Back on the road, I headed towards Yonezawa and eventually found my way onto the Nishi-Azuma Sky Valley toll road.  There was a toll-free way to go but most of these types of local toll roads offer great views and were built for sightseeing, so I opted for the Sky Valley drive.  Bandai-Asahi National ParkThe road did offer nice views of Mt. Bandai and of Bandai-Asahi National Park as it headed across a ridge and then down into the park.  In fact, that road is the site of my only picture from that day, a picture of myself in front of Mt. Bandai.  It's not that there weren't other interesting things to photograph but it's not like I can just take pictures out of the window, like you can in a car.  Taking a photograph on the road involved stopping and pulling out in the camera and, more often than not, I felt that the scene in question didn't warrant the stop.
    Mt. Bandai is a volcano that erupted very recently, geologically speaking.  It had a massive eruption in 1888 which resulted in loss of life and major changes in the landscape.  Mountains were sculpted and new lakes were formed.  The Sky Valley Road led to one of them, Lake Hinohara.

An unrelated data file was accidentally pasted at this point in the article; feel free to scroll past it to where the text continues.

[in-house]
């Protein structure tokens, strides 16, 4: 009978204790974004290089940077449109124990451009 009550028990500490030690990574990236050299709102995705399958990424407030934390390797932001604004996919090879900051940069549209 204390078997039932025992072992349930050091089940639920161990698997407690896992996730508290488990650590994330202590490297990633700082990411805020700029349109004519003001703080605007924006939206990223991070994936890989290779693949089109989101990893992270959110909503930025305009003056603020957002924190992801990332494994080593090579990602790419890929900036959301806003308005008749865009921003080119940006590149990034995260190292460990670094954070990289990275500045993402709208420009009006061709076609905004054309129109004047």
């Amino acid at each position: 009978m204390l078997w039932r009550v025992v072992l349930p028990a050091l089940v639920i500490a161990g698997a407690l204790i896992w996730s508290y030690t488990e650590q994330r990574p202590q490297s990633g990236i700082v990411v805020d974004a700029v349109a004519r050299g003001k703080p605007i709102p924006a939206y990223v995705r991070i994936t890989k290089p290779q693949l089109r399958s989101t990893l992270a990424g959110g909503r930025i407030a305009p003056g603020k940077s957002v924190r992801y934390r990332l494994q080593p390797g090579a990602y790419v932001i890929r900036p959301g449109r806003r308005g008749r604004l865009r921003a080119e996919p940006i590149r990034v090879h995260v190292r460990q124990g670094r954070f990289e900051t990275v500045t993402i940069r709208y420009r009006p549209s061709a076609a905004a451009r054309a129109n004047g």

By the time I made it down to the lake, it was getting on six o'clock and nightfall was clearly less than an hour away.  This being a tourist area, the map indicated that there were campgrounds all around the lake.  Since I had a little time, I circumnavigated halfway around the lake because that was the direction I ultimately wanted to go.  There were a few small, private campgrounds and I picked one.  Unlike most places in America which have specific, marked camp sites, all of the places I camped in Japan were just open fields where you just drive in, pick a spot and pitch a tent.  Usually the only facilities available are cold, fresh water and toilets.
    This place was quite small and the campground looked more like the yard next to the owner's house than an actual campground.  At 500 (about $4), the cost was the most I had paid to camp so far but more than reasonable compared to the cost of other items in the country.  The ground there was somewhat rocky and it was a challenge to find a smooth spot.  I could see that it wouldn't be quite as comfortable as my camp site on the beach the night before.